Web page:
Our travel plans to Chiang Mai did not go quite to plan. After forgetting to get money from an ATM we arrived at the border with no money to buy our overnight train from Bangkok to Chiang Mai.
We foolishly thought we could buy a ticket that evening but after a 5 hour bus journey and a hectic taxi ride to Bangkok Station we soon found out every train that day was sold out. Indeed every train the next day was sold out so we had to get the overnight train in seated class rather than sleeper.
This meant an impromptu stay in a hotel along the famous Ko Sahn road. A few quiet drinks were soon followed by a chat with some Australian girls, from there on things get a little hazy! Some surreal running about from bar to club to hotel room to bar again.
We wasted the next day recovering from the mother of all hangovers then set off on our train journey which was surprisingly OK for 12 hours in a bouncing train seat.
We arrived in Chiang Mai in the morning and grabbed a tuk tuk to the Spicy Thai Backpackers. A much recommended and homely hostel with a spacious double room for us and comfortable surroundings.
For the first time since leaving home we had a normal breakfast of cereal and toast! A luxury in South East Asia it seems.
We wandered the streets of Chiang Mai for a couple of days, taking in the sights and sounds as the city prepared itself for the water festival known as Lao Krathong.
One evening the hostel organised making our own Krathong which is a floating gift to the water god to apologise for any abuse of water over the years. Wasting too much, peeing in the sea, etc. Or so our guide told us.
It was fun to make and was followed by a slightly disorganised trip to the riverside where thousands of people were setting off fireworks in all directions as well as attempting to set off their Krathongs floating along the river. It was fun for a while but scary for the most part as we witnessed fireworks shooting into the crowds, Chinese balloon lanterns getting stuck in trees and catching alight.
A visit to Tiger Kingdom is a must when visiting Chiang Mai. We had heard good reports on how the tigers were looked after there compared to similar Tiger sanctuaries in Thailand.
We were wary at first that they may have been drugged but a chat with an English volunteer soon assured us they are treated very well.
We got to sit in an enclosure with 4 month old tigers who spend most of the day sleeping and getting used to human contact. We also go to sit in with 3 huge 18 month old Tigers who were snoozing in the midday sun.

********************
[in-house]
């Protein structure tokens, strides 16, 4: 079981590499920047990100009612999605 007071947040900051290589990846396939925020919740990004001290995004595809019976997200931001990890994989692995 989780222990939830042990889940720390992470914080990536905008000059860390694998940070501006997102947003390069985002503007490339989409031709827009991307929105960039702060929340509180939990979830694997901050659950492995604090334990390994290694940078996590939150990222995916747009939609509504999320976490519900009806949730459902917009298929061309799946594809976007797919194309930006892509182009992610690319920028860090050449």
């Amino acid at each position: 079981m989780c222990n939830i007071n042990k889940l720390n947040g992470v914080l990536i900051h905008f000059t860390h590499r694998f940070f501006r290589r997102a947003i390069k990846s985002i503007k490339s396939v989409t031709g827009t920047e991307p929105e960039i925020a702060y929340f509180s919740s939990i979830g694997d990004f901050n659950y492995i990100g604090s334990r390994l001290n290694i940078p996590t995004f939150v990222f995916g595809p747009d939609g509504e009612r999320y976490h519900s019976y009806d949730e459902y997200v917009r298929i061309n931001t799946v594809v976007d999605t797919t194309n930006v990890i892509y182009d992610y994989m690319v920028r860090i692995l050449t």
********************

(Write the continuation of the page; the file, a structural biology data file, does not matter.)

It was an amazing experience and they were very alert whenever the wardens played games with them. Making them chase a huge bamboo toy as if it were a playful kitten. You can even have lunch there overlooking the enclosure and watch them splash about in the pool to cool off.
We booked ourselves on a 3 day trek to the north of Chiang Mai. A fantastic fun packed 3 days of riding elephants, meeting the long neck women in their village, treking through beautiful Thai jungle with massive rubber trees and spiders the size of your hand. We also swam in waterfalls which is a first for me.
Something i’ve always wanted to do and although it was freezing it was an exhilarating and fun experience with others from our trekking group.
We slept in bamboo lodges, the first night on the side of the mountain overlooking villages on other mountains with towns and cities far off in the distance.
Our second night was in the heart of the jungle which was fun sitting around a fire while our quirky guide who called himself “Happy Hippy” recited the only 4 songs he knew on his badly tuned guitar.
Our last day was another first, white water rafting. It was great fun and I’d definitely look into doing more in the future. We also got to do “bamboo rafting” which our white water rafting captain liked to call “bamboo sinking”. He wasn’t wrong. once 8 of us boarded a raft of bamboo the whole thing submerged by about 12 inches.
Trekking outside Chiang Mai is easily accessible and great fun. Considering it was a trekking tour we managed to fit a lot in besides just walking which is always great. The scenery is always stunning and our group were friendly. The occasional Chang Beer in the evening always helps too!
Our last night in Chiang Mai saw us eating at the Buffet BBQ similar to the one we did in Battambang. It was great fun and it’s amazing to see thousands of people all eating under one roof with dodgy cabaret on a stage and awful Thai soap operas on TV projectors.
We capped the night off with some hilarious rounds of bowling with hostel friends which saw us trying all sorts of techniques to get strikes, followed by a visit to the Warm Up Cafe which needed no warming up at all.
3 rooms of loud music with around 900 or so people cramming every available space. Hot but great fun.
Chiang Mai was a culture shock to us. Coming from Cambodia where our last days were spent with clear itineraries and busy days, our time in Chiang Mai was confusing at first.
Attempting to slow down a bit mixed with feeling guilty for not doing enough. Our hostel was great except for one gripe which was a TV in the lounge.
People watched pirated DVDs all day and in the evening which meant no one could sit in the lounge and chat. Meeting people wasn’t easy at first and I don’t see why people would come all this way just to watch a movie or two. Never the less we had fun in Chiang Mai. Now it’s time to head back to Bangkok.
Check out our short video of a tiger playing at the Tiger Kingdom.